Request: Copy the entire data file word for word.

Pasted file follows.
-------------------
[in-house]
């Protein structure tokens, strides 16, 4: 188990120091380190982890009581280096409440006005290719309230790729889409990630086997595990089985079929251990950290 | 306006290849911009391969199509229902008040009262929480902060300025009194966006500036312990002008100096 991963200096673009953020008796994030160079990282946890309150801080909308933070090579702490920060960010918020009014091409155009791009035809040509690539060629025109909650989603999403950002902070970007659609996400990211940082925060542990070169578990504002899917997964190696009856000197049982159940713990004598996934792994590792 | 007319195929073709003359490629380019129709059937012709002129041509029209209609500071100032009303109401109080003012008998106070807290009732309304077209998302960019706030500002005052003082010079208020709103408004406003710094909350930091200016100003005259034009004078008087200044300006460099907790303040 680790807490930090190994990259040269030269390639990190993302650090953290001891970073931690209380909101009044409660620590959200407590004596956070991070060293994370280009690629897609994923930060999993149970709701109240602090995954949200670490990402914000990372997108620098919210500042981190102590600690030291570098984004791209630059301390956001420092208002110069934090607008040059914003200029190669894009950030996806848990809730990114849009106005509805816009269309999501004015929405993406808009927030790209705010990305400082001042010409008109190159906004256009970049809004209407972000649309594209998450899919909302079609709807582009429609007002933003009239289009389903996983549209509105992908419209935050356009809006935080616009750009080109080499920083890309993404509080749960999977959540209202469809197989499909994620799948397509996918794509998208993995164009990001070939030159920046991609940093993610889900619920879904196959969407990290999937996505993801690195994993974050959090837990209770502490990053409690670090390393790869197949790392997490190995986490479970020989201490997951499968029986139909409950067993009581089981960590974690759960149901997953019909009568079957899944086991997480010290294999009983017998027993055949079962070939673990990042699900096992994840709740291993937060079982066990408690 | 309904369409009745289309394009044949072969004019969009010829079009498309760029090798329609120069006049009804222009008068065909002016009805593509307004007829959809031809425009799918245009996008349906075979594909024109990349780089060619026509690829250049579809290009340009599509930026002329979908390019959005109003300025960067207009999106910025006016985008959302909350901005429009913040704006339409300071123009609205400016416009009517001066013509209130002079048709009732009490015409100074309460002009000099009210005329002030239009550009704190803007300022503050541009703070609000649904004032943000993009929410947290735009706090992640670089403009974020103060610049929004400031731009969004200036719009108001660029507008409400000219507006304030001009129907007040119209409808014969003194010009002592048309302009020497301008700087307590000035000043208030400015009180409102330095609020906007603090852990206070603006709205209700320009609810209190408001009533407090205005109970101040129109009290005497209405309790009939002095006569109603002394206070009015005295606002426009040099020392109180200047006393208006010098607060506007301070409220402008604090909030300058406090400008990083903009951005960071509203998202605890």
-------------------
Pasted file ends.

[in-house]
């Protein structure tokens, strides 16, 4: 188990120091380190982890009581280096409440006005290719309230790729889409990630086997595990089985079929251990950290 | 306006290849911009391969199509229902008040009262929480902060300025009194966006500036312990002008100096 991963200096673009953020008796994030160079990282946890309150801080909308933070090579702490920060960010918020009014091409155009791009035809040509690539060629025109909650989603999403950002902070970007659609996400990211940082925060542990070169578990504002899917997964190696009856000197049982159940713990004598996934792994590792 | 007319195929073709003359490629380019129709059937012709002129041509029209209609500071100032009303109401109080003012008998106070807290009732309304077209998302960019706030500002005052003082010079208020709103408004406003710094909350930091200016100003005259034009004078008087200044300006460099907790303040 680790807490930090190994990259040269030269390639990190993302650090953290001891970073931690209380909101009044409660620590959200407590004596956070991070060293994370280009690629897609994923930060999993149970709701109240602090995954949200670490990402914000990372997108620098919210500042981190102590600690030291570098984004791209630059301390956001420092208002110069934090607008040059914003200029190669894009950030996806848990809730990114849009106005509805816009269309999501004015929405993406808009927030790209705010990305400082001042010409008109190159906004256009970049809004209407972000649309594209998450899919909302079609709807582009429609007002933003009239289009389903996983549209509105992908419209935050356009809006935080616009750009080109080499920083890309993404509080749960999977959540209202469809197989499909994620799948397509996918794509998208993995164009990001070939030159920046991609940093993610889900619920879904196959969407990290999937996505993801690195994993974050959090837990209770502490990053409690670090390393790869197949790392997490190995986490479970020989201490997951499968029986139909409950067993009581089981960590974690759960149901997953019909009568079957899944086991997480010290294999009983017998027993055949079962070939673990990042699900096992994840709740291993937060079982066990408690 | 309904369409009745289309394009044949072969004019969009010829079009498309760029090798329609120069006049009804222009008068065909002016009805593509307004007829959809031809425009799918245009996008349906075979594909024109990349780089060619026509690829250049579809290009340009599509930026002329979908390019959005109003300025960067207009999106910025006016985008959302909350901005429009913040704006339409300071123009609205400016416009009517001066013509209130002079048709009732009490015409100074309460002009000099009210005329002030239009550009704190803007300022503050541009703070609000649904004032943000993009929410947290735009706090992640670089403009974020103060610049929004400031731009969004200036719009108001660029507008409400000219507006304030001009129907007040119209409808014969003194010009002592048309302009020497301008700087307590000035000043208030400015009180409102330095609020906007603090852990206070603006709205209700320009609810209190408001009533407090205005109970101040129109009290005497209405309790009939002095006569109603002394206070009015005295606002426009040099020392109180200047006393208006010098607060506007301070409220402008604090909030300058406090400008990083903009951005960071509203998202605890």